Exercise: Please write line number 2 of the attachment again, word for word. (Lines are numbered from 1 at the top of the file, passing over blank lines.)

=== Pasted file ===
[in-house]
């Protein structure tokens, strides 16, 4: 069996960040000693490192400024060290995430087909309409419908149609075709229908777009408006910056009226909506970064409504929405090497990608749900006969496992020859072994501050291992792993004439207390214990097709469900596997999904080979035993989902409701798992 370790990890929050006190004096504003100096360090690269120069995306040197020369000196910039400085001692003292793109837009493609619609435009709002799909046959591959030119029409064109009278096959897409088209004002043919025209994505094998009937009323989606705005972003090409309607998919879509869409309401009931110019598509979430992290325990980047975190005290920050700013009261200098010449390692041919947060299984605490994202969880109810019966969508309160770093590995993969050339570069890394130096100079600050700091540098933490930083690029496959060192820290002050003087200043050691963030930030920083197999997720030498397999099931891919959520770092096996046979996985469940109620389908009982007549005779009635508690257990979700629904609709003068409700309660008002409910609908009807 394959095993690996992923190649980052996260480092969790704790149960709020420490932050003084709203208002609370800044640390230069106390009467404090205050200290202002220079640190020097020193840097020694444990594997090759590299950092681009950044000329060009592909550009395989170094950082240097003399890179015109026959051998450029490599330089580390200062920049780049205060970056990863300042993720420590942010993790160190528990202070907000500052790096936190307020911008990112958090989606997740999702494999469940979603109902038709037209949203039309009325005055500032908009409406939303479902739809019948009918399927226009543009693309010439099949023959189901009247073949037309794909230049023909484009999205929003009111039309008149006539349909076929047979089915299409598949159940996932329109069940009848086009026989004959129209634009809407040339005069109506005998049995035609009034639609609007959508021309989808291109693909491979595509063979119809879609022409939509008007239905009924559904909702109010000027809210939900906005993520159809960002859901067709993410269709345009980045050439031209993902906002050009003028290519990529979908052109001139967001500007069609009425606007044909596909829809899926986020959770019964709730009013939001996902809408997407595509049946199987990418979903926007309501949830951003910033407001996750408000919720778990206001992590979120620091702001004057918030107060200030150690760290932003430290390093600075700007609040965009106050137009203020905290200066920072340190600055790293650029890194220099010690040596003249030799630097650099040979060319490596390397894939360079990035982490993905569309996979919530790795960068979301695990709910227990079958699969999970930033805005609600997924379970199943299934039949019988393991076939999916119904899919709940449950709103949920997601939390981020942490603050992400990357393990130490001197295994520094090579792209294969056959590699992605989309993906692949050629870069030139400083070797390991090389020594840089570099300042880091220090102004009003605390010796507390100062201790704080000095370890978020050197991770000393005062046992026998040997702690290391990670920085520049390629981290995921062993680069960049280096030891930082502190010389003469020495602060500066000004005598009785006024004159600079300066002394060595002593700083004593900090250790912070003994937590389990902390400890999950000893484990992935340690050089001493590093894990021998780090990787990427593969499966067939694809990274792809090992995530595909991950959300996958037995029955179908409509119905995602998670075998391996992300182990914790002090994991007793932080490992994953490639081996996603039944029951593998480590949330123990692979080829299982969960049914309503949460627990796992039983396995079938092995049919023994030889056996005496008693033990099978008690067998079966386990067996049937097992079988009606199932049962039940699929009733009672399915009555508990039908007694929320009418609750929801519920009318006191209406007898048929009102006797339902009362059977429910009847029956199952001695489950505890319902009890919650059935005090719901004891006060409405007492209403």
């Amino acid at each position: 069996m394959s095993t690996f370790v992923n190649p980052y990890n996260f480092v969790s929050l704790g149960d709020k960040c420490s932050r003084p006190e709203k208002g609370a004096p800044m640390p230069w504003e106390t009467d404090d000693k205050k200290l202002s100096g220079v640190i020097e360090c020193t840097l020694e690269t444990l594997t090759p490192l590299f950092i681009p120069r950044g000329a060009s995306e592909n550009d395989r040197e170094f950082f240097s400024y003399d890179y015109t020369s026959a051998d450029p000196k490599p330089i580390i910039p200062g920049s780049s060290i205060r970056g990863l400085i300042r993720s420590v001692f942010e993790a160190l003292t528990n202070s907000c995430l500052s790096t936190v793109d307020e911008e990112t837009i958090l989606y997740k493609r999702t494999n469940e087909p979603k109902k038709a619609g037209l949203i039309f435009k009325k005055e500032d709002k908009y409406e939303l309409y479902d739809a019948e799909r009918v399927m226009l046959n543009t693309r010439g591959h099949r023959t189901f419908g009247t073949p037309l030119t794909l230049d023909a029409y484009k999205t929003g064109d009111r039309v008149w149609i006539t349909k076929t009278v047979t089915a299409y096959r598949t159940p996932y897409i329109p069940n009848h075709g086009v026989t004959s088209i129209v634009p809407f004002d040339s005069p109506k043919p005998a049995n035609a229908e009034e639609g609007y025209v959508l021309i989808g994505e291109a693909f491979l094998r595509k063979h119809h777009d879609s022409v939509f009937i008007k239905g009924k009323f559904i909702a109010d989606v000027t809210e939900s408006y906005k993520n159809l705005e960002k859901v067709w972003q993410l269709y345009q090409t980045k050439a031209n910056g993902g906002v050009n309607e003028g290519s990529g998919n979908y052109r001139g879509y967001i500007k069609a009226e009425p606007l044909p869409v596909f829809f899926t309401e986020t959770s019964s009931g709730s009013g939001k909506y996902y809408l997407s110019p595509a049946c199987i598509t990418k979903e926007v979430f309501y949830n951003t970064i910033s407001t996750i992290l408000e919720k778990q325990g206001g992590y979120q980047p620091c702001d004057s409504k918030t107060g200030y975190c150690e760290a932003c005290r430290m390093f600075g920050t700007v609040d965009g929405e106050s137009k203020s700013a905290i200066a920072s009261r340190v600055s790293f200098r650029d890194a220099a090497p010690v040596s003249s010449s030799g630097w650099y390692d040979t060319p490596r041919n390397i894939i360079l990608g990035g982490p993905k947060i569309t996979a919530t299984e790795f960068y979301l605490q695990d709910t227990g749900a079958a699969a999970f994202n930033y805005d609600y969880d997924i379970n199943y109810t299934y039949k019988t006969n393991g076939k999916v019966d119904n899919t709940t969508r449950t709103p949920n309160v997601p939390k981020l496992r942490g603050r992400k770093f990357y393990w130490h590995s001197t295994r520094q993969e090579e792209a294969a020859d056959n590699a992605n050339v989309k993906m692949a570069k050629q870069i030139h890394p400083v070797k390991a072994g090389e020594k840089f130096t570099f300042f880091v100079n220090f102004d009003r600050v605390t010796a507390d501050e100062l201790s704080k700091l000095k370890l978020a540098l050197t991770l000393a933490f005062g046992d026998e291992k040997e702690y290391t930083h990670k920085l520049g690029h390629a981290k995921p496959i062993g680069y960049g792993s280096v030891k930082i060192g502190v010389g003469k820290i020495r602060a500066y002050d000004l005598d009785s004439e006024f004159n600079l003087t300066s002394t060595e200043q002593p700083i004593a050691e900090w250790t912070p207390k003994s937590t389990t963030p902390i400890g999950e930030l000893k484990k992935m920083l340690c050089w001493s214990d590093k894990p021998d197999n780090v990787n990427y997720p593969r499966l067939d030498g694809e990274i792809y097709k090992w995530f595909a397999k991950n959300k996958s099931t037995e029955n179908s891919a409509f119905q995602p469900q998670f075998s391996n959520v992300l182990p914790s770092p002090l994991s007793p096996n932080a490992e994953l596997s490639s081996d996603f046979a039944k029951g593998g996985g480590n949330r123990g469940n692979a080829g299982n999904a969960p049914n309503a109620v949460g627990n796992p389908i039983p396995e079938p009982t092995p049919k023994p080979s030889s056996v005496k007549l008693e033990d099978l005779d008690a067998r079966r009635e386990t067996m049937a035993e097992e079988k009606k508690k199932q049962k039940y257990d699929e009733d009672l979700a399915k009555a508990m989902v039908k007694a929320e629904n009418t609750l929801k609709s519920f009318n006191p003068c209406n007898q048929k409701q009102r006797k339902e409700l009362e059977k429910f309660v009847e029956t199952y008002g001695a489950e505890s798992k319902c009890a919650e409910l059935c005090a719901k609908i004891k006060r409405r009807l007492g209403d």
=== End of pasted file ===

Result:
């Protein structure tokens, strides 16, 4: 069996960040000693490192400024060290995430087909309409419908149609075709229908777009408006910056009226909506970064409504929405090497990608749900006969496992020859072994501050291992792993004439207390214990097709469900596997999904080979035993989902409701798992 370790990890929050006190004096504003100096360090690269120069995306040197020369000196910039400085001692003292793109837009493609619609435009709002799909046959591959030119029409064109009278096959897409088209004002043919025209994505094998009937009323989606705005972003090409309607998919879509869409309401009931110019598509979430992290325990980047975190005290920050700013009261200098010449390692041919947060299984605490994202969880109810019966969508309160770093590995993969050339570069890394130096100079600050700091540098933490930083690029496959060192820290002050003087200043050691963030930030920083197999997720030498397999099931891919959520770092096996046979996985469940109620389908009982007549005779009635508690257990979700629904609709003068409700309660008002409910609908009807 394959095993690996992923190649980052996260480092969790704790149960709020420490932050003084709203208002609370800044640390230069106390009467404090205050200290202002220079640190020097020193840097020694444990594997090759590299950092681009950044000329060009592909550009395989170094950082240097003399890179015109026959051998450029490599330089580390200062920049780049205060970056990863300042993720420590942010993790160190528990202070907000500052790096936190307020911008990112958090989606997740999702494999469940979603109902038709037209949203039309009325005055500032908009409406939303479902739809019948009918399927226009543009693309010439099949023959189901009247073949037309794909230049023909484009999205929003009111039309008149006539349909076929047979089915299409598949159940996932329109069940009848086009026989004959129209634009809407040339005069109506005998049995035609009034639609609007959508021309989808291109693909491979595509063979119809879609022409939509008007239905009924559904909702109010000027809210939900906005993520159809960002859901067709993410269709345009980045050439031209993902906002050009003028290519990529979908052109001139967001500007069609009425606007044909596909829809899926986020959770019964709730009013939001996902809408997407595509049946199987990418979903926007309501949830951003910033407001996750408000919720778990206001992590979120620091702001004057918030107060200030150690760290932003430290390093600075700007609040965009106050137009203020905290200066920072340190600055790293650029890194220099010690040596003249030799630097650099040979060319490596390397894939360079990035982490993905569309996979919530790795960068979301695990709910227990079958699969999970930033805005609600997924379970199943299934039949019988393991076939999916119904899919709940449950709103949920997601939390981020942490603050992400990357393990130490001197295994520094090579792209294969056959590699992605989309993906692949050629870069030139400083070797390991090389020594840089570099300042880091220090102004009003605390010796507390100062201790704080000095370890978020050197991770000393005062046992026998040997702690290391990670920085520049390629981290995921062993680069960049280096030891930082502190010389003469020495602060500066000004005598009785006024004159600079300066002394060595002593700083004593900090250790912070003994937590389990902390400890999950000893484990992935340690050089001493590093894990021998780090990787990427593969499966067939694809990274792809090992995530595909991950959300996958037995029955179908409509119905995602998670075998391996992300182990914790002090994991007793932080490992994953490639081996996603039944029951593998480590949330123990692979080829299982969960049914309503949460627990796992039983396995079938092995049919023994030889056996005496008693033990099978008690067998079966386990067996049937097992079988009606199932049962039940699929009733009672399915009555508990039908007694929320009418609750929801519920009318006191209406007898048929009102006797339902009362059977429910009847029956199952001695489950505890319902009890919650059935005090719901004891006060409405007492209403």